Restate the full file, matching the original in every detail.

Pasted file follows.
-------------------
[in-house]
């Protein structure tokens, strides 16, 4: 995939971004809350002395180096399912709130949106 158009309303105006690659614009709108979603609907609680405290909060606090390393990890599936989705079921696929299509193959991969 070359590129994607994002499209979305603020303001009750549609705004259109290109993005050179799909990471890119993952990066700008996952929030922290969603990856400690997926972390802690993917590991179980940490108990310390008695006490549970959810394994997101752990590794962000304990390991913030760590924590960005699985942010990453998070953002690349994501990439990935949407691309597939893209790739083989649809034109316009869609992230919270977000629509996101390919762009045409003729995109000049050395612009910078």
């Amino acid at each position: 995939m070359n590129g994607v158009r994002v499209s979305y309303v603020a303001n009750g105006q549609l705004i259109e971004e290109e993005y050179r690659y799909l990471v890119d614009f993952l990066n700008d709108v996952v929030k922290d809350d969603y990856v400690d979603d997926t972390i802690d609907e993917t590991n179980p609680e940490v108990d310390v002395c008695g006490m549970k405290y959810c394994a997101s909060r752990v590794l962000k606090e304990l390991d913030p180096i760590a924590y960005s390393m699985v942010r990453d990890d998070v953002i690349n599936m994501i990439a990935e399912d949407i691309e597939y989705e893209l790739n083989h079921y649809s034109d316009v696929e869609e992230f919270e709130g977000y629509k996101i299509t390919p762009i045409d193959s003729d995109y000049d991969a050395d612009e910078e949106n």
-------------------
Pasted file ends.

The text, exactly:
[in-house]
């Protein structure tokens, strides 16, 4: 995939971004809350002395180096399912709130949106 158009309303105006690659614009709108979603609907609680405290909060606090390393990890599936989705079921696929299509193959991969 070359590129994607994002499209979305603020303001009750549609705004259109290109993005050179799909990471890119993952990066700008996952929030922290969603990856400690997926972390802690993917590991179980940490108990310390008695006490549970959810394994997101752990590794962000304990390991913030760590924590960005699985942010990453998070953002690349994501990439990935949407691309597939893209790739083989649809034109316009869609992230919270977000629509996101390919762009045409003729995109000049050395612009910078």
């Amino acid at each position: 995939m070359n590129g994607v158009r994002v499209s979305y309303v603020a303001n009750g105006q549609l705004i259109e971004e290109e993005y050179r690659y799909l990471v890119d614009f993952l990066n700008d709108v996952v929030k922290d809350d969603y990856v400690d979603d997926t972390i802690d609907e993917t590991n179980p609680e940490v108990d310390v002395c008695g006490m549970k405290y959810c394994a997101s909060r752990v590794l962000k606090e304990l390991d913030p180096i760590a924590y960005s390393m699985v942010r990453d990890d998070v953002i690349n599936m994501i990439a990935e399912d949407i691309e597939y989705e893209l790739n083989h079921y649809s034109d316009v696929e869609e992230f919270e709130g977000y629509k996101i299509t390919p762009i045409d193959s003729d995109y000049d991969a050395d612009e910078e949106n």